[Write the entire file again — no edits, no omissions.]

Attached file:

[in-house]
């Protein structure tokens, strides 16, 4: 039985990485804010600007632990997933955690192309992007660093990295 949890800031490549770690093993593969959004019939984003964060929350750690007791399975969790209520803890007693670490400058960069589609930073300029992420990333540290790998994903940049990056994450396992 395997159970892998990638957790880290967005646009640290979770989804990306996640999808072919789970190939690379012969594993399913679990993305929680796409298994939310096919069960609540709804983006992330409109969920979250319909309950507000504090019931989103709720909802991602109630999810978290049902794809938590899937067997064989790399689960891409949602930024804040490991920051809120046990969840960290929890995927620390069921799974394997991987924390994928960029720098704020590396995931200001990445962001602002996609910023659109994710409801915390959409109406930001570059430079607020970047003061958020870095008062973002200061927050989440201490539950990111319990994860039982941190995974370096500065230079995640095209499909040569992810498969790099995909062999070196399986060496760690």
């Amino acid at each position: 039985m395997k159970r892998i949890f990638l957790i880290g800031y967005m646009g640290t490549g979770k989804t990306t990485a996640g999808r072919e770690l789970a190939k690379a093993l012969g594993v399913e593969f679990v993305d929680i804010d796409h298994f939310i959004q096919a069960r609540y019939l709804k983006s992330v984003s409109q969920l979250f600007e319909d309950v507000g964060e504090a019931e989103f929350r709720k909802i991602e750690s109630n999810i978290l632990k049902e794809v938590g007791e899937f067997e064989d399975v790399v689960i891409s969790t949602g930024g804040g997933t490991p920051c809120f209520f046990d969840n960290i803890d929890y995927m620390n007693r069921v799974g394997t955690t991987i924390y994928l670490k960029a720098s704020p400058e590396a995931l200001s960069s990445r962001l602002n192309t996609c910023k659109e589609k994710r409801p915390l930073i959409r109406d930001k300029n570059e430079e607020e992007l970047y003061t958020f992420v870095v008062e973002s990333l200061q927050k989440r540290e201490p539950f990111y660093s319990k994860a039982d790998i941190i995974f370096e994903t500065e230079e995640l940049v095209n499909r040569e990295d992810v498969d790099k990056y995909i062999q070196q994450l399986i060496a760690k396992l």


[in-house]
């Protein structure tokens, strides 16, 4: 039985990485804010600007632990997933955690192309992007660093990295 949890800031490549770690093993593969959004019939984003964060929350750690007791399975969790209520803890007693670490400058960069589609930073300029992420990333540290790998994903940049990056994450396992 395997159970892998990638957790880290967005646009640290979770989804990306996640999808072919789970190939690379012969594993399913679990993305929680796409298994939310096919069960609540709804983006992330409109969920979250319909309950507000504090019931989103709720909802991602109630999810978290049902794809938590899937067997064989790399689960891409949602930024804040490991920051809120046990969840960290929890995927620390069921799974394997991987924390994928960029720098704020590396995931200001990445962001602002996609910023659109994710409801915390959409109406930001570059430079607020970047003061958020870095008062973002200061927050989440201490539950990111319990994860039982941190995974370096500065230079995640095209499909040569992810498969790099995909062999070196399986060496760690």
């Amino acid at each position: 039985m395997k159970r892998i949890f990638l957790i880290g800031y967005m646009g640290t490549g979770k989804t990306t990485a996640g999808r072919e770690l789970a190939k690379a093993l012969g594993v399913e593969f679990v993305d929680i804010d796409h298994f939310i959004q096919a069960r609540y019939l709804k983006s992330v984003s409109q969920l979250f600007e319909d309950v507000g964060e504090a019931e989103f929350r709720k909802i991602e750690s109630n999810i978290l632990k049902e794809v938590g007791e899937f067997e064989d399975v790399v689960i891409s969790t949602g930024g804040g997933t490991p920051c809120f209520f046990d969840n960290i803890d929890y995927m620390n007693r069921v799974g394997t955690t991987i924390y994928l670490k960029a720098s704020p400058e590396a995931l200001s960069s990445r962001l602002n192309t996609c910023k659109e589609k994710r409801p915390l930073i959409r109406d930001k300029n570059e430079e607020e992007l970047y003061t958020f992420v870095v008062e973002s990333l200061q927050k989440r540290e201490p539950f990111y660093s319990k994860a039982d790998i941190i995974f370096e994903t500065e230079e995640l940049v095209n499909r040569e990295d992810v498969d790099k990056y995909i062999q070196q994450l399986i060496a760690k396992l």